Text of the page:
Published Jan 20, 2014Ten minutes after Neutral Milk Hotel left the stage, a semblance of normality returned to conversation, but there remained a stunned quality, as if, violently shaken from a dream, attendees were cautiously readjusting to consciousness. Few were using phones, even those without company. "My soul is full," said one kid, looking dazed. "God, it was just... awesome."
The cult of Neutral Milk Hotel persists, and quite why remains mysterious. Maybe it helps that bandleader Jeff Mangum, dressed for press shots like some lost-in-time nomadic huntsman, has always cut a pure, almost Christ-like figure. Circa 1998, when the rising star of In the Aeroplane Over the Sea spotlit Mangum's disappearance from public view, it was unclear which camp he fell into: regular low-key retiree, free to go grocery shopping unhindered or tortured recluse, strung out and shut-in, struck dumb by some holy awakening.
This all is ultimately moot, for now that he's arisen, Mangum has the refined air of a fully mortal, only slightly nomadic cult artist. Like bandmate Scott Spillane, he wore extensive facial foliage, along with a hand-knit Argyle sweater you just know goes back decades. It's a shame photography was banned, because the rest of his troupe, a seven-piece at full stretch, closely resembled a casting call for The Neverending Story; Spillane is roundly elfin and merry, while a prancing Julian Koster — whose headwear seemed modeled on a lopsided dog with one droopy ear — looked like a woodland sprite.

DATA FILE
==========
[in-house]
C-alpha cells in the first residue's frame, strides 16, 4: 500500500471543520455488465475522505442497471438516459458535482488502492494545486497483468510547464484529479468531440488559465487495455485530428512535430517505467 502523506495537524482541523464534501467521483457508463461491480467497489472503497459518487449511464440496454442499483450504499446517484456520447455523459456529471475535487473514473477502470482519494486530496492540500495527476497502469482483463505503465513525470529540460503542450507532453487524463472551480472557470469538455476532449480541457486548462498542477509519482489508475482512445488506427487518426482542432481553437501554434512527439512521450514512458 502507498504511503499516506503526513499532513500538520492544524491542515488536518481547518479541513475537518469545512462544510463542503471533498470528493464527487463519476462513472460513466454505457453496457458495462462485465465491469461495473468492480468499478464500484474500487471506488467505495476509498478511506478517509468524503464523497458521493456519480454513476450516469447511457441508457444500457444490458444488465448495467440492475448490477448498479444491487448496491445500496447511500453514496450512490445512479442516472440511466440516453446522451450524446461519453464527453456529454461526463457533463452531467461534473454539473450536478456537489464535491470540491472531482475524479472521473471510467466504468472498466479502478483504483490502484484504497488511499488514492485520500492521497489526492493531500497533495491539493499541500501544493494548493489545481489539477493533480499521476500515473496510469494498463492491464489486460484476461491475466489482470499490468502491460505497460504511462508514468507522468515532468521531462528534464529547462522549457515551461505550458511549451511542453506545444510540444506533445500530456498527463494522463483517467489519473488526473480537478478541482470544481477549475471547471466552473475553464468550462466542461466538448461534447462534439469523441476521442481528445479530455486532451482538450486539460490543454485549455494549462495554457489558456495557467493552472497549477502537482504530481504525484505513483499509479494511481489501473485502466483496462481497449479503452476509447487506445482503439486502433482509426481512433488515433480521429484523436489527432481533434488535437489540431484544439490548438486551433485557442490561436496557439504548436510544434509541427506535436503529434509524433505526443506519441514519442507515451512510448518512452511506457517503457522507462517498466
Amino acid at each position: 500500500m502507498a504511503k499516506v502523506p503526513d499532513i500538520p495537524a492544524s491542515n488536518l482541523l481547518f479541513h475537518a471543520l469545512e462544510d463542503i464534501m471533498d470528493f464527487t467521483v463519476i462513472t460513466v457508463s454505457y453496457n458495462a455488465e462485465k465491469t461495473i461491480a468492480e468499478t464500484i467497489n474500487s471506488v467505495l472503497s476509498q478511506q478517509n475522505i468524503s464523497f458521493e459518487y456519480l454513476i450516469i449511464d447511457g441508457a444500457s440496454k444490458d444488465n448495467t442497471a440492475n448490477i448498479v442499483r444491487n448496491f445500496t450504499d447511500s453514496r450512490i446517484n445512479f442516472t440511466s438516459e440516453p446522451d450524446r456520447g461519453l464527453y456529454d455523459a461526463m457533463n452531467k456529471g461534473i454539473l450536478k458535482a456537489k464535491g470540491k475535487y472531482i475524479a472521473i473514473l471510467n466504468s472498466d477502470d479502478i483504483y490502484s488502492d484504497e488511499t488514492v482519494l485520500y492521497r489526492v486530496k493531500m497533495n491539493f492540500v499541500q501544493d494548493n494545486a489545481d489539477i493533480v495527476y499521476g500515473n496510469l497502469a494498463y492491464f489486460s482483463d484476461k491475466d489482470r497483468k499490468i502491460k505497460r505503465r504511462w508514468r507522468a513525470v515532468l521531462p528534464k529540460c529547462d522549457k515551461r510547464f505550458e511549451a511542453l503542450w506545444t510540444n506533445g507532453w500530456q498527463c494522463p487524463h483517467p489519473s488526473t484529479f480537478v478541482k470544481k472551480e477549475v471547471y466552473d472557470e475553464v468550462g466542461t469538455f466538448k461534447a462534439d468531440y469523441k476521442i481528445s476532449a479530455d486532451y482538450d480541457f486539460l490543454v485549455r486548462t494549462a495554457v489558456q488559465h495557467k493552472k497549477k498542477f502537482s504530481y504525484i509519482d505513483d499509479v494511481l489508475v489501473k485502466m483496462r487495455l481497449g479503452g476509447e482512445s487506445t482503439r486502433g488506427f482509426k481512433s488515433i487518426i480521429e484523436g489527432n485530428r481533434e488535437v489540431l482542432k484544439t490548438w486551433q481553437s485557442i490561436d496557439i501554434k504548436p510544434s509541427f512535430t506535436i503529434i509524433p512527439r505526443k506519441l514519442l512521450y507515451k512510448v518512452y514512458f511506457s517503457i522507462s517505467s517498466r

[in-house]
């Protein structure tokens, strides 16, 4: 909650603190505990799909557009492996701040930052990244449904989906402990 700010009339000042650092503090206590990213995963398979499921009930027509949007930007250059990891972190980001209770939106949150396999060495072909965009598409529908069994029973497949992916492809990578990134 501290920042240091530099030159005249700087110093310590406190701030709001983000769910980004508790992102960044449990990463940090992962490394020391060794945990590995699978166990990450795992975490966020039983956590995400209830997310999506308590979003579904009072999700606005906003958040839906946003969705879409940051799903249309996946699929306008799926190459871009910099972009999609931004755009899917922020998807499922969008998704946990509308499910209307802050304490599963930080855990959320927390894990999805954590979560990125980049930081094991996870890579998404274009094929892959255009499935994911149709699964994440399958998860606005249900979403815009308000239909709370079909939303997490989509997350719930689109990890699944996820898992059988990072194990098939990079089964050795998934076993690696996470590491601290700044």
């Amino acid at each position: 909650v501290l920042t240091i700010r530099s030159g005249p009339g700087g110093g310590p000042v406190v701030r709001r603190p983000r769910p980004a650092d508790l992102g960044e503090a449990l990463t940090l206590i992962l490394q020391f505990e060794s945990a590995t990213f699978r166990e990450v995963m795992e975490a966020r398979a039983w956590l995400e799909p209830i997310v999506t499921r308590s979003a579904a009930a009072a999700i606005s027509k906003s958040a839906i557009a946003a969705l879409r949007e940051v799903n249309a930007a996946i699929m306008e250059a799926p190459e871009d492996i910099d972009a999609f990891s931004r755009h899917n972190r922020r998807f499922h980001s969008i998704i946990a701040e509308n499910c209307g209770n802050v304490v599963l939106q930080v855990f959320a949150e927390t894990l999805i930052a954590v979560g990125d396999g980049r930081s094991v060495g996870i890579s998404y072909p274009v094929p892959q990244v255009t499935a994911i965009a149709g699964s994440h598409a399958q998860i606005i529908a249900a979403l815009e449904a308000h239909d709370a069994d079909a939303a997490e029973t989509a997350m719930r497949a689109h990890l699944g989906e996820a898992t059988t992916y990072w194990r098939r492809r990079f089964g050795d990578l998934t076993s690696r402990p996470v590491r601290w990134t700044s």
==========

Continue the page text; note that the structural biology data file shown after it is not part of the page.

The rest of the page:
"You're so beautiful," screamed a potentially inebriated man, addressing nobody in particular. "Thank you!" responded elfin trumpeter Spillane. "I wish everyone would tell me that."
The night's first surprise was a psychological one. In the age of Facebook likes, synthetic camaraderie and back-patting, it might be forgotten that an outpouring of communal love, of uncontrived positivity heard and felt en masse, retains the power to bewitch and transport, to plant seeds of transcendence. On the night, the whooping and sighing and singing along was immense, notepad-droppingly loud, and the opening songs — Aeroplane's "The King of Carrot Flowers" trilogy — felt so monumental that they induced a weird kind of presence, a rare, unselfconscious connection to physicality.
With a band as expressive as Neutral Milk Hotel, what surprises on record morphs and renews live. There is some analogue in Mangum's sharpest lyrics to George Saunders' analysis of humour: that it's "what happens when we're told the truth quicker and more directly than we're used to." Hear one snippet from "Song Against Sex," an outburst so ecstatically honest and naked you can't help but laugh: "Don't take those pills your boyfriend gave you, you're too wonderful to die."
But the night's most hallowed moment arrived halfway into the 80-minute set: "Oh Comely," Aeroplane's epic and frequently covered masterpiece, is the song that best reveals the band's preternatural charm. That sounds like hype, but anybody who has tried to play, or listened to, a cover of an Aeroplane song will understand the record to be un-replicable. Possibly it's the tone, or vocal affect, or some subtle quirk in the chord transitions, which possess a stately, rummaging quality, as if Mangum were conjuring the next part from a magic hat containing some folksy secret.
As the opening chords rummaged and conjured, most stood gazing, struck-still and enraptured. The scene confirmed something we all know, but often forget: that no fantasy is complete until it unites a community, and that it takes more than a click to truly share something.